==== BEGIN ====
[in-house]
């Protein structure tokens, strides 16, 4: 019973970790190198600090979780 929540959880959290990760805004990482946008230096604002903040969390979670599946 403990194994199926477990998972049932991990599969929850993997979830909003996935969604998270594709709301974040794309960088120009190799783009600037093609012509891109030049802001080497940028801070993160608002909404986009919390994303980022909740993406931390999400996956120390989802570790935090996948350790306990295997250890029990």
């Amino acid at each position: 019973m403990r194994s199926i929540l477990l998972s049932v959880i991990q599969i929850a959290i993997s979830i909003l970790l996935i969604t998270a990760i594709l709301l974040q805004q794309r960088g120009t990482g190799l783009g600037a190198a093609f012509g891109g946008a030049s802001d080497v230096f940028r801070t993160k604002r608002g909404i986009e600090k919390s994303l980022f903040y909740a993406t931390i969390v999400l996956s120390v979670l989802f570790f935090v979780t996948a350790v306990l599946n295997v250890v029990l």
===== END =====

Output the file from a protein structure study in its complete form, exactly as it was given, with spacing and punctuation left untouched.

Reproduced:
[in-house]
């Protein structure tokens, strides 16, 4: 019973970790190198600090979780 929540959880959290990760805004990482946008230096604002903040969390979670599946 403990194994199926477990998972049932991990599969929850993997979830909003996935969604998270594709709301974040794309960088120009190799783009600037093609012509891109030049802001080497940028801070993160608002909404986009919390994303980022909740993406931390999400996956120390989802570790935090996948350790306990295997250890029990």
């Amino acid at each position: 019973m403990r194994s199926i929540l477990l998972s049932v959880i991990q599969i929850a959290i993997s979830i909003l970790l996935i969604t998270a990760i594709l709301l974040q805004q794309r960088g120009t990482g190799l783009g600037a190198a093609f012509g891109g946008a030049s802001d080497v230096f940028r801070t993160k604002r608002g909404i986009e600090k919390s994303l980022f903040y909740a993406t931390i969390v999400l996956s120390v979670l989802f570790f935090v979780t996948a350790v306990l599946n295997v250890v029990l």